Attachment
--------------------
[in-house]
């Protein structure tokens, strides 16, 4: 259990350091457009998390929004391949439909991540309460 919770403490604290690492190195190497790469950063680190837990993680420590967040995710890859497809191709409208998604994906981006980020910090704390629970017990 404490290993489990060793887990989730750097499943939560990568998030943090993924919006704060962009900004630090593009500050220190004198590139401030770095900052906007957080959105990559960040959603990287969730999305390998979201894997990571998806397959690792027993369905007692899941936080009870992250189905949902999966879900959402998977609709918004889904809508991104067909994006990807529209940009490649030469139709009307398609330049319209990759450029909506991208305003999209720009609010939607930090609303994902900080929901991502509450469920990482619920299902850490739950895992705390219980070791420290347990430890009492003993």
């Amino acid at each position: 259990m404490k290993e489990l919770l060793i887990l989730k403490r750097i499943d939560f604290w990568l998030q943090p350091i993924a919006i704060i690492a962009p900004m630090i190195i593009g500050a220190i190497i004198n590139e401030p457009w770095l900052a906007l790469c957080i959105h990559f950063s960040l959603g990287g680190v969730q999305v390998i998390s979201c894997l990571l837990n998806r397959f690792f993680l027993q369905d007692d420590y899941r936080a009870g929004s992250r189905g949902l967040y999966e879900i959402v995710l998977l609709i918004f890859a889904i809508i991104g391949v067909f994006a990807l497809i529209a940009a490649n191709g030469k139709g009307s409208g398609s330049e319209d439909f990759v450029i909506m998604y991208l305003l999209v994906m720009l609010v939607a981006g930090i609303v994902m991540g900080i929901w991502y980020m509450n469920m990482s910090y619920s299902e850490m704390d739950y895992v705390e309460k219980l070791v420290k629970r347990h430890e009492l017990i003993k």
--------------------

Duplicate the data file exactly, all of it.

[in-house]
């Protein structure tokens, strides 16, 4: 259990350091457009998390929004391949439909991540309460 919770403490604290690492190195190497790469950063680190837990993680420590967040995710890859497809191709409208998604994906981006980020910090704390629970017990 404490290993489990060793887990989730750097499943939560990568998030943090993924919006704060962009900004630090593009500050220190004198590139401030770095900052906007957080959105990559960040959603990287969730999305390998979201894997990571998806397959690792027993369905007692899941936080009870992250189905949902999966879900959402998977609709918004889904809508991104067909994006990807529209940009490649030469139709009307398609330049319209990759450029909506991208305003999209720009609010939607930090609303994902900080929901991502509450469920990482619920299902850490739950895992705390219980070791420290347990430890009492003993």
């Amino acid at each position: 259990m404490k290993e489990l919770l060793i887990l989730k403490r750097i499943d939560f604290w990568l998030q943090p350091i993924a919006i704060i690492a962009p900004m630090i190195i593009g500050a220190i190497i004198n590139e401030p457009w770095l900052a906007l790469c957080i959105h990559f950063s960040l959603g990287g680190v969730q999305v390998i998390s979201c894997l990571l837990n998806r397959f690792f993680l027993q369905d007692d420590y899941r936080a009870g929004s992250r189905g949902l967040y999966e879900i959402v995710l998977l609709i918004f890859a889904i809508i991104g391949v067909f994006a990807l497809i529209a940009a490649n191709g030469k139709g009307s409208g398609s330049e319209d439909f990759v450029i909506m998604y991208l305003l999209v994906m720009l609010v939607a981006g930090i609303v994902m991540g900080i929901w991502y980020m509450n469920m990482s910090y619920s299902e850490m704390d739950y895992v705390e309460k219980l070791v420290k629970r347990h430890e009492l017990i003993k």